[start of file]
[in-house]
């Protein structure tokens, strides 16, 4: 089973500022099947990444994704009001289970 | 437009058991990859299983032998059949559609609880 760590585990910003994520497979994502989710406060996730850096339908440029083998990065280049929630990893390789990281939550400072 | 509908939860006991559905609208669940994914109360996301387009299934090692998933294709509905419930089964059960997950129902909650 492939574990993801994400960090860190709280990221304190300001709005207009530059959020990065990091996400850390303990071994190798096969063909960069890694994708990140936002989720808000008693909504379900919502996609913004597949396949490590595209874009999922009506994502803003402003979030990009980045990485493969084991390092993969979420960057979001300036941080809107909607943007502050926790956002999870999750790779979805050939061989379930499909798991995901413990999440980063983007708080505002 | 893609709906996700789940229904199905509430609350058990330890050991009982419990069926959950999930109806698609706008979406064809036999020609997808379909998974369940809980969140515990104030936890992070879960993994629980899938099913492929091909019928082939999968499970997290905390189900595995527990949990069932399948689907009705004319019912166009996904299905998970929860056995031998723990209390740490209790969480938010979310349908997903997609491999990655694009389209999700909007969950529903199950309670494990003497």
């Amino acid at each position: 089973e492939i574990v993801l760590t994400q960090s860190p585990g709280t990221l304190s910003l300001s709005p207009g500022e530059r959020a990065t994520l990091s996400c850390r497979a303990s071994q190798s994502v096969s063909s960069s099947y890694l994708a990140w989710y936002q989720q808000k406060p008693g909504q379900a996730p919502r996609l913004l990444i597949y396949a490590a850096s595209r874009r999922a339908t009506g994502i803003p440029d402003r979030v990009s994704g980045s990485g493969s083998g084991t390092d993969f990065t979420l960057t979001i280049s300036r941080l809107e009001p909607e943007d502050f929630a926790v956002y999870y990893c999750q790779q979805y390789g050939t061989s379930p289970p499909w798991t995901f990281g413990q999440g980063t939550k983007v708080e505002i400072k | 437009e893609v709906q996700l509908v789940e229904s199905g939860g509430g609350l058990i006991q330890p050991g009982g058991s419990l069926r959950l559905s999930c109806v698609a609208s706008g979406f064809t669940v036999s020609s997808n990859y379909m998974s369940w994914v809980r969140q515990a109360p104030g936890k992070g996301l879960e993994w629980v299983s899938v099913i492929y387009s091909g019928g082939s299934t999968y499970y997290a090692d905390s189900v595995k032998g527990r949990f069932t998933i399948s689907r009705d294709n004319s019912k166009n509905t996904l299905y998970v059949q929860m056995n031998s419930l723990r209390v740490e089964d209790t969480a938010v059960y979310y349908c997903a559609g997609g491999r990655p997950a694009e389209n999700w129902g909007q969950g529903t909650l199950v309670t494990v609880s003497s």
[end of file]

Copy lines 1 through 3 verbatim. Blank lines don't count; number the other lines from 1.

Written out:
[in-house]
């Protein structure tokens, strides 16, 4: 089973500022099947990444994704009001289970 | 437009058991990859299983032998059949559609609880 760590585990910003994520497979994502989710406060996730850096339908440029083998990065280049929630990893390789990281939550400072 | 509908939860006991559905609208669940994914109360996301387009299934090692998933294709509905419930089964059960997950129902909650 492939574990993801994400960090860190709280990221304190300001709005207009530059959020990065990091996400850390303990071994190798096969063909960069890694994708990140936002989720808000008693909504379900919502996609913004597949396949490590595209874009999922009506994502803003402003979030990009980045990485493969084991390092993969979420960057979001300036941080809107909607943007502050926790956002999870999750790779979805050939061989379930499909798991995901413990999440980063983007708080505002 | 893609709906996700789940229904199905509430609350058990330890050991009982419990069926959950999930109806698609706008979406064809036999020609997808379909998974369940809980969140515990104030936890992070879960993994629980899938099913492929091909019928082939999968499970997290905390189900595995527990949990069932399948689907009705004319019912166009996904299905998970929860056995031998723990209390740490209790969480938010979310349908997903997609491999990655694009389209999700909007969950529903199950309670494990003497």
């Amino acid at each position: 089973e492939i574990v993801l760590t994400q960090s860190p585990g709280t990221l304190s910003l300001s709005p207009g500022e530059r959020a990065t994520l990091s996400c850390r497979a303990s071994q190798s994502v096969s063909s960069s099947y890694l994708a990140w989710y936002q989720q808000k406060p008693g909504q379900a996730p919502r996609l913004l990444i597949y396949a490590a850096s595209r874009r999922a339908t009506g994502i803003p440029d402003r979030v990009s994704g980045s990485g493969s083998g084991t390092d993969f990065t979420l960057t979001i280049s300036r941080l809107e009001p909607e943007d502050f929630a926790v956002y999870y990893c999750q790779q979805y390789g050939t061989s379930p289970p499909w798991t995901f990281g413990q999440g980063t939550k983007v708080e505002i400072k | 437009e893609v709906q996700l509908v789940e229904s199905g939860g509430g609350l058990i006991q330890p050991g009982g058991s419990l069926r959950l559905s999930c109806v698609a609208s706008g979406f064809t669940v036999s020609s997808n990859y379909m998974s369940w994914v809980r969140q515990a109360p104030g936890k992070g996301l879960e993994w629980v299983s899938v099913i492929y387009s091909g019928g082939s299934t999968y499970y997290a090692d905390s189900v595995k032998g527990r949990f069932t998933i399948s689907r009705d294709n004319s019912k166009n509905t996904l299905y998970v059949q929860m056995n031998s419930l723990r209390v740490e089964d209790t969480a938010v059960y979310y349908c997903a559609g997609g491999r990655p997950a694009e389209n999700w129902g909007q969950g529903t909650l199950v309670t494990v609880s003497s």